Africa’s tropical tree species more resilient to future climate changes
Scientists at the Climate Change, Deforestation & The Future of African Rainforests International Conference claimed that the African rainforests may endure the effects of climate change better than their counterparts in other geographical locations, such as Brazil’s Amazons or the South-East Asian forests.
The event was held at Oxford University where scholars agreed on the regional resilience amongst African forest trees as species endured a series of “climatic catastrophes over the past 4,000 years”, the BBC reported.
Yadvinder Malhi, Professor of Ecosystems at the university told BBC News: “In some senses, African forests have gone through a number of catastrophes in the past 4,000 to 2,000 years.” Because of these past catastrophes, the current biodiversity is already much lower with the elimination of weaker species. As such, scientists believe that the remaining ecosystem has a make-up that is more resilient towards changing climate pressure.
Another reason as to why African forests have greater survival ratio could be attributed to their greater biomass, Dr. Simon Lewis from Leeds University told BBC News. He also adds: “This is partly because the trees are longer lived so they are becoming bigger over time, and partly because the whole forests are more productive.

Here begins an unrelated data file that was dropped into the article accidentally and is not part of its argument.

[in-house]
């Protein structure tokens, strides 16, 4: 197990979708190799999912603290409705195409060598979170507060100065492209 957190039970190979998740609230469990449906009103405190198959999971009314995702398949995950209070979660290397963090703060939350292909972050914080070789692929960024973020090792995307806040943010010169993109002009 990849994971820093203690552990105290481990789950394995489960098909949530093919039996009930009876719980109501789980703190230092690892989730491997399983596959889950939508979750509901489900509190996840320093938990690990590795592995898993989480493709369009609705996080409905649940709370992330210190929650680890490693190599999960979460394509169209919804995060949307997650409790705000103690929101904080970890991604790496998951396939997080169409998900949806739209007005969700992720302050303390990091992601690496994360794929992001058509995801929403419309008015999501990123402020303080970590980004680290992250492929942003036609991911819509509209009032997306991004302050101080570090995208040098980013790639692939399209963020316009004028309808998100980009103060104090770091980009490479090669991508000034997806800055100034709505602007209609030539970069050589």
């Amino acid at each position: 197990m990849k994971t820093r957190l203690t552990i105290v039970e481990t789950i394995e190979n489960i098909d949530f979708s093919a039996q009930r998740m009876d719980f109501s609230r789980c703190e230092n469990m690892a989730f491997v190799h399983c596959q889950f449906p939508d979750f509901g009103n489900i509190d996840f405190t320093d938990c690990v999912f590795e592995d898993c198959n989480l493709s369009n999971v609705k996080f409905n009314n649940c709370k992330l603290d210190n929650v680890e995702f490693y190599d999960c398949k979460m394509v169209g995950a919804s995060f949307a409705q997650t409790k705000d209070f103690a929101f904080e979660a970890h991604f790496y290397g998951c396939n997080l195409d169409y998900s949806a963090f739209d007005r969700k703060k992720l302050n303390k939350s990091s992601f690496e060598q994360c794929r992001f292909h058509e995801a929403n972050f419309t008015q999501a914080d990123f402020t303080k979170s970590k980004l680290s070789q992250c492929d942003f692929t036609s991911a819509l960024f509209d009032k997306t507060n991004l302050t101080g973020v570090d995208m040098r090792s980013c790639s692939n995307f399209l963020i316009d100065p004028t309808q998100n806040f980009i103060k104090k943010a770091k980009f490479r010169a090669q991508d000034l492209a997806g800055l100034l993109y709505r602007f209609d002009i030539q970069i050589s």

“But we are not entirely sure why the African forests are more productive than those in the Amazon.”
Another element to bear in mind is although the African rainforests have a smaller tree species diversity than the Amazon forest, the mammal biodiversity is just as rich.
“There are many species of monkeys, and you then have things like pigmy hippos and forest giraffes.
“In terms of its animal diversity, it really is a remarkable place. And the majestic stature of the trees, it is again remarkable.” Dr. Lewis said.